Ten years ago, two sixth-grade girls wandered into their first day of Girl Scouts robotics practice. Both were excited to see their friends and other troop members outside of school. Neither one had ever thought about being on a robotics team before. Rebecca Hassler proudly wore a T-shirt that said “Dear Math, I am not a Therapist, Solve Your Own Problems.” Jordan Cooper hadn’t taken a public stance against math, but she didn’t necessarily see herself as a future engineer.
After that first day, it didn’t take long for both girls to get hooked, and the pair went on to help start the all-girls high school robotics team at Thunder Mountain High School. This year, both girls are in their junior year of college. They are pursuing very different fields of study, but both have been profoundly influenced by the extra-curricular activity that neither knew much about beforehand.
Through robotics, Jordan discovered that she really enjoys solving problems and making things work. Through three years of FIRST LEGO League and then four years as team captain of the all-girls FIRST Tech Challenge Team at TMHS, she realized that she could use her creativity and three-dimensional thinking to solve problems and help people as a career. Jordan is currently a civil engineering student at University of Alaska Anchorage, and runs the robotics camps in Juneau during the summers. She earned her Girl Scout Gold Award, the highest level of achievement in Girl Scouts, by creating a website with STEM activities to inspire other kids to explore science and engineering.
Rebecca is now doing an internship at Disney World and will return to Philadelphia to finish her acting degree at the University of the Arts. While she is not planning on starting a career in a traditional STEM field, she is a strong advocate for STEM programs and has a very different outlook and attitude towards STEM subjects than she did in sixth grade. Rebecca admits now that she didn’t realize just how much math she was learning through the programming and project design in the program. The teamwork and performance aspects of the program hooked her, and she couldn’t help but learn a lot of math along the way. Now she is happy to solve her own math problems.
Jordan and Rebecca are two examples of what the Girls Scouts hope we are doing with our STEM programming. At Girl Scouts of Alaska, we introduce girls of every age to science, technology, engineering and math to help them see how they can make sense of and improve the world — whether they’re discovering how a car engine runs, building a computer or learning about Alaska’s plants and animals.
Girls are natural-born scientists. They look inquisitively at the world around them, experiment, push boundaries and learn as they go. Despite these natural inclinations, STEM careers have historically and statistically been male-dominated. Aiming to reduce this disparity, the Girl Scouts have developed and implemented STEM programming.
Girls introduced to STEM programs reported an increased interest in careers in STEM fields which is vital as 80 percent of future careers will demand knowledge of science and technology. Plus, STEM programming provides numerous benefits for girls that expand far beyond a career choice. Through research, we know that girls who are introduced to STEM programming report increased overall self-confidence, step into leadership roles more often and work better with their peers.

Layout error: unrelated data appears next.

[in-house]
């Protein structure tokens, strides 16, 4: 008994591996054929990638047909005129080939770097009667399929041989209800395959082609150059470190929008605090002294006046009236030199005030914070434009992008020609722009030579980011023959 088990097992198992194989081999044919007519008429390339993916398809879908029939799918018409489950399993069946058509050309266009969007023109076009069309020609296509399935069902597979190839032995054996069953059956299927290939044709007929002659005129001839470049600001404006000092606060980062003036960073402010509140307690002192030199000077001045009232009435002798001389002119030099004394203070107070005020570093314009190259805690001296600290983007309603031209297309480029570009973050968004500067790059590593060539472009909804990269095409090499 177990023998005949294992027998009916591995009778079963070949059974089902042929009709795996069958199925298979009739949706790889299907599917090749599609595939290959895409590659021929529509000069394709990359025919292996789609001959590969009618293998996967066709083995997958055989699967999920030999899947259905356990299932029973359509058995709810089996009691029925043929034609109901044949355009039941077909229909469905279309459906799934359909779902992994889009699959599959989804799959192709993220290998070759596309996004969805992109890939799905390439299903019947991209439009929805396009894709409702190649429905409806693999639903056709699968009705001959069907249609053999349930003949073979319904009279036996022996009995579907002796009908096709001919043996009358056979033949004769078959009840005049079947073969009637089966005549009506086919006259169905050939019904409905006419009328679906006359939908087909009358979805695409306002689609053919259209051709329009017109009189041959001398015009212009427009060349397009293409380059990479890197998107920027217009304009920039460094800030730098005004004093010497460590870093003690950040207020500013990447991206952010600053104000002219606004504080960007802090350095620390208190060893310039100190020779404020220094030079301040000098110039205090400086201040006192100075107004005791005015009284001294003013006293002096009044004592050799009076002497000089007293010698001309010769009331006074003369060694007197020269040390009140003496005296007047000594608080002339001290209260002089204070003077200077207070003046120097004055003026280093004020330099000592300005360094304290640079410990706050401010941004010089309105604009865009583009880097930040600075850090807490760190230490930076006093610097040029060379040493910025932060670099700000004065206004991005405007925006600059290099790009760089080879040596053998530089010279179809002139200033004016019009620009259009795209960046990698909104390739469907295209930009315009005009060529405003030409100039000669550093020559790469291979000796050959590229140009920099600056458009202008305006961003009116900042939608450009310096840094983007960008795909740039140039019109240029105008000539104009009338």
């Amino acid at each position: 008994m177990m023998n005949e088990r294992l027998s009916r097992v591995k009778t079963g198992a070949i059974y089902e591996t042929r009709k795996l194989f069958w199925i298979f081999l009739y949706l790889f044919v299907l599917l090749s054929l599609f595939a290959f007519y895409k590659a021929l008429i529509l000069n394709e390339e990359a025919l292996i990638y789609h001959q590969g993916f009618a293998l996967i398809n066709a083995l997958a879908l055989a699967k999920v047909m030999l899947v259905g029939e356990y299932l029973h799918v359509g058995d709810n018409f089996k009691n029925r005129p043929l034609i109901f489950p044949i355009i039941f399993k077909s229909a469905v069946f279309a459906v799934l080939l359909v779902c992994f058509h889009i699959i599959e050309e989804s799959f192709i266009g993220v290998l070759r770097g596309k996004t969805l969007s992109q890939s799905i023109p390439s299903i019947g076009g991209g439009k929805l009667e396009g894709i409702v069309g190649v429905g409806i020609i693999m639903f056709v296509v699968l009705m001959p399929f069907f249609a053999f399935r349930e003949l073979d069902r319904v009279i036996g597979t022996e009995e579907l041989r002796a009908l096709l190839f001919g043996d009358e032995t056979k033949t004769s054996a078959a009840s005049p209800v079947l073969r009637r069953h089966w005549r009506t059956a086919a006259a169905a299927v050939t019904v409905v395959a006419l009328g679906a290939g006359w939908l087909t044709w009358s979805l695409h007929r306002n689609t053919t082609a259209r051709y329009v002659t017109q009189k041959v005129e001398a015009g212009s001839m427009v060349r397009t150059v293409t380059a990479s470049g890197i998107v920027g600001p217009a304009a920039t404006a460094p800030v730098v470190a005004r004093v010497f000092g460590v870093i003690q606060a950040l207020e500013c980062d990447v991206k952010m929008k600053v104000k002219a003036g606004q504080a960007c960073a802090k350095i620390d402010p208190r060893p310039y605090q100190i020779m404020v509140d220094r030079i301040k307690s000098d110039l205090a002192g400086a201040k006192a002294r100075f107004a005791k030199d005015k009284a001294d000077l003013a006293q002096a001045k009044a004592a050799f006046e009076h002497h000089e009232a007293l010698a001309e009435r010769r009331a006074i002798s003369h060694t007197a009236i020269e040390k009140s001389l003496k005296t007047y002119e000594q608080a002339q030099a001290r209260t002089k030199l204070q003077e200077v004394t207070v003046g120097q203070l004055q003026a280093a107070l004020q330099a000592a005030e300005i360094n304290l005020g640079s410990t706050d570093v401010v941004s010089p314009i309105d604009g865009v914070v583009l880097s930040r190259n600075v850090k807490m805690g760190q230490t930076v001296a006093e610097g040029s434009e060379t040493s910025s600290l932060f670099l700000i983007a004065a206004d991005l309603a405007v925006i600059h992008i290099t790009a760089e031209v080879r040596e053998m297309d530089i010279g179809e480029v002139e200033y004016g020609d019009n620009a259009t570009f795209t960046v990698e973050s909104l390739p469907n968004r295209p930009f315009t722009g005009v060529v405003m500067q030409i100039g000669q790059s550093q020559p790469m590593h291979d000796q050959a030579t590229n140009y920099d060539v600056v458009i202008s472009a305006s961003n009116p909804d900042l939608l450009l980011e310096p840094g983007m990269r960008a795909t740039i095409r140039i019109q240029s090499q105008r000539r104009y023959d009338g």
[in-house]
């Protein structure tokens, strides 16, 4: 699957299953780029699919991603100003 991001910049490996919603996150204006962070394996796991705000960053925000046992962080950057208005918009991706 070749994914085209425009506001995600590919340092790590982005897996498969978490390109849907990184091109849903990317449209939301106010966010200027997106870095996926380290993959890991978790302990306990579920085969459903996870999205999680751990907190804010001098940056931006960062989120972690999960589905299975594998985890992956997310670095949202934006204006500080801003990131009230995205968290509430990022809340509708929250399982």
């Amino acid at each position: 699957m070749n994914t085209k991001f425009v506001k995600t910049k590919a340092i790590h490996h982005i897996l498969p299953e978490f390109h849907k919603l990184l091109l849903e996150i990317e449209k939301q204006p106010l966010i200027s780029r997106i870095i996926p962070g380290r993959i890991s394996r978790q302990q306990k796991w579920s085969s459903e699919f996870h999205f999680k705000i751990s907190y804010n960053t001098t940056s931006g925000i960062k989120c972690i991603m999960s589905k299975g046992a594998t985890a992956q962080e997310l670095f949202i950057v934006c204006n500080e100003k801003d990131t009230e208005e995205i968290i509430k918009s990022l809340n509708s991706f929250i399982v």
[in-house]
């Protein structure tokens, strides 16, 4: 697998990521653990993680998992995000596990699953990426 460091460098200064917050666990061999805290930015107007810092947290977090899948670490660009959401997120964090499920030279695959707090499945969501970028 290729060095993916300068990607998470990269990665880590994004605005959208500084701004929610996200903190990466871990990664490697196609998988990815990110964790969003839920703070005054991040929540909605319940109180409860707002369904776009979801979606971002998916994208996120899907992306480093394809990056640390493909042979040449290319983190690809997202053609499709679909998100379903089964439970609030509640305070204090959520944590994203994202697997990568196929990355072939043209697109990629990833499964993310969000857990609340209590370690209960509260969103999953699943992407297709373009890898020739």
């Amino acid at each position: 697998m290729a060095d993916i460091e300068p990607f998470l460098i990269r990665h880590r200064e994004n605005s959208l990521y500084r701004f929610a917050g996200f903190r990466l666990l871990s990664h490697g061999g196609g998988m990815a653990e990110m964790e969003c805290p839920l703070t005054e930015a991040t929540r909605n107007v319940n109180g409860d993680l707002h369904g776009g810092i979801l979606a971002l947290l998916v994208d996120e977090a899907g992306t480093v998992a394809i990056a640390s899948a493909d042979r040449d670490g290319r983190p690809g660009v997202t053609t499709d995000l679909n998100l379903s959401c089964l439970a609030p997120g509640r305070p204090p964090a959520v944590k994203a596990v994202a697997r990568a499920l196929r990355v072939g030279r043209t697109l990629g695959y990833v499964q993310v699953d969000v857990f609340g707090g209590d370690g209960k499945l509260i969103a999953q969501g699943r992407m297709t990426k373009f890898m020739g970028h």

The Girl Scouts of Alaska STEM program includes multiple efforts. Each month, Girl Scouts of Alaska releases a set of activities focused on an aspect of STEM and the outdoors to be used by leaders and girls during their meetings, or on their own, to earn badges. We also run special events across the state like Women of Science and Technology Day which will occur in Juneau this spring and the ExxonMobil sponsored Introduce a Girl to Engineering Day that just came to Juneau in September. Both of these events connect girls to a variety of STEM professionals and expose them to different content areas through hands-on activities.
To earn their Physics in Motion patch, girls learned about Newton’s First Law, friction, gravity, inertia and pressure — just to name a few. Mimicking the tablecloth trick, this simple activity demonstrated how Newton’s First Law is applied — how objects in motion stay in motion and how objects with greater mass have greater inertia. Since the cubes want to resist a change in motion due to their inertia, they stayed in place if the notecard was removed fast enough. Using lighter objects, such as paper cups, proved to be more of a challenge because less mass means less inertia. Try it out!
– Blocks, plastic cups, or coffee cans. Any stackable material should work.
– Hole punch
Punch a hole on one edge of each notecard and tie a string through the hole, leaving a long tail. Stack the blocks or cups in a tower with a notecard placed in between each block. Make sure to face the pull-strings in differing directions.
Starting at the top, remove the first notecard by quickly pulling the string straight back. Continue down the stack, pulling the notecards from each block. Observe how inertia is keeping the blocks in place.
Next, have the entire group pull their cards out at the same time.
Try another tower using objects with less mass such as paper cups and observe whether it is easier or harder to keep the object from flying away when pulled.
• Alyson Cooper is the membership specialist for Southeast Girl Scouts, and Rebecca Pilipchuk is the communications and IT manager for Girl Scouts of Alaska. STEM Corner is a monthly column about Science Technology Engineering and Math in Juneau, written by a rotating group of Juneau STEM Coalition members.